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Paddle Battle

Published Aug. 31, 2005

At the sound of the shotgun, they will begin paddling their little boats just off a tiny white beach under the mossy oaks, past Count Philippe's grave site and south of the Indian burial ground.

Using every ounce of trunk muscle (those are the abdominal and lower back muscles for you non-kayakers), the contestants will coax the boats up the coastline toward the Oldsmar bridge, swing around a buoy and head back to the beach.

The first one there wins what has become known as the "kayak craze" race event in Safety Harbor.

"Even if you have never raced before, you can do this race," said Craig Tobey, an orthopedic physical therapist and former owner of Adventure Kayak Centers in Palm Harbor, a co-sponsor of the event. "(The kayaks) are more stable than people think."

Noting the sport's increasing popularity in the Tampa Bay area, Safety Harbor commissioner Robin Borland came up with the idea of having kayak races to help celebrate the city's 85th anniversary last year.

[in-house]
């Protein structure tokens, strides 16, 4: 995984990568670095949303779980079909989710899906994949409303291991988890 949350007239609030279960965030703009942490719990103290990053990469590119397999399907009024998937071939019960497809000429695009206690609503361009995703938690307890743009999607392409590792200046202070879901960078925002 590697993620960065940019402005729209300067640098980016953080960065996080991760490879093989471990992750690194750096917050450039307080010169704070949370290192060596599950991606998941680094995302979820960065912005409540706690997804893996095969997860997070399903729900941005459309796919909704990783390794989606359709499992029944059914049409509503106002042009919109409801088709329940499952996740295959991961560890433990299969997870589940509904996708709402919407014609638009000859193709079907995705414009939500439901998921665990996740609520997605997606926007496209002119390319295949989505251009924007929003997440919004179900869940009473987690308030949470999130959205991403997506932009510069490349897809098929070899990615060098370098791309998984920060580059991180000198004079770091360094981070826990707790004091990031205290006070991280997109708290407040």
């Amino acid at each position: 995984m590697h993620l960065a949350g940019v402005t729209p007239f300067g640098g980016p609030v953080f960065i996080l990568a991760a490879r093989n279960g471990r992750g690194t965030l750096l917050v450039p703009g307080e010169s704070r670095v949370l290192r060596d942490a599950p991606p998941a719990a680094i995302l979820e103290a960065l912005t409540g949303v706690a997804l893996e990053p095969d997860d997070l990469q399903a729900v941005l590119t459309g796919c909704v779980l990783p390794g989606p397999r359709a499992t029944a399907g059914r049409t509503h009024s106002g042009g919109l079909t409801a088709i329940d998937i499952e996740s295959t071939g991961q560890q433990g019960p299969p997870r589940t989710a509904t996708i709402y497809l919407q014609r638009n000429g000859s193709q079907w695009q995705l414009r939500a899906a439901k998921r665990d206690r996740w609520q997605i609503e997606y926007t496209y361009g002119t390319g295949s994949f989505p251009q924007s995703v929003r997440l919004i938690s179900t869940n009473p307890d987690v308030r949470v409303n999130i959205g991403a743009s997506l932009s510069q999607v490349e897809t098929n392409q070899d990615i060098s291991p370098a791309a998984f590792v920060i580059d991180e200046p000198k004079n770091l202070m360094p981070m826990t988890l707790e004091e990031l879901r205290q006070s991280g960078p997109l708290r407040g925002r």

"It was a very beautiful sight watching all the kayaks take off from the beach area at the park," she said. "They are all different sizes and colors, and one participant had made his own kayak."

It was so successful, the city decided to make it an annual event.

This year, the competition is not as grueling as last year's 10-mile course race: It is 2 miles to 7.5 miles, depending on which race you choose. It is designed for recreational kayakers mainly because the serious racers will probably be competing in the 11.4-mile Great Pickle Race down the Hillsborough River in Tampa on Saturday.

Why is kayaking becoming so popular?

"It's good for your physical fitness, it's fun, and in a kayak you can see things you can't see in a boat," said Tobey, 29, who once completed a 2{-month, 1,100-kayak journey from Georgia to Key West. "People are still discovering how many good places there are to paddle here."

One of them is Safety Harbor, a naturally protected area which is known for its smooth, calm waters "unless a storm pops up," said Patrick Wojdan, Safety Harbor's recreation supervisor.

On Saturday, Wojdan said, kayakers with boats shorter than 15 feet can enter the 2- or 5-mile races; those with kayaks longer than 15 feet can enter the 7.5-mile race. There is a half-mile race for youth 15 and younger.

They will compete in single and double, sit on top and sit inside kayaks.

If you do not own a kayak but would like to compete in the race, you can rent one at Adventure Kayak for $25 for a half-day, $35 for a full day.

Just remember to use your trunk muscles.

"If you use your arms, you wear out really quick," Tobey said.

_ Eileen Schulte can be reached at (727) 445-4153 or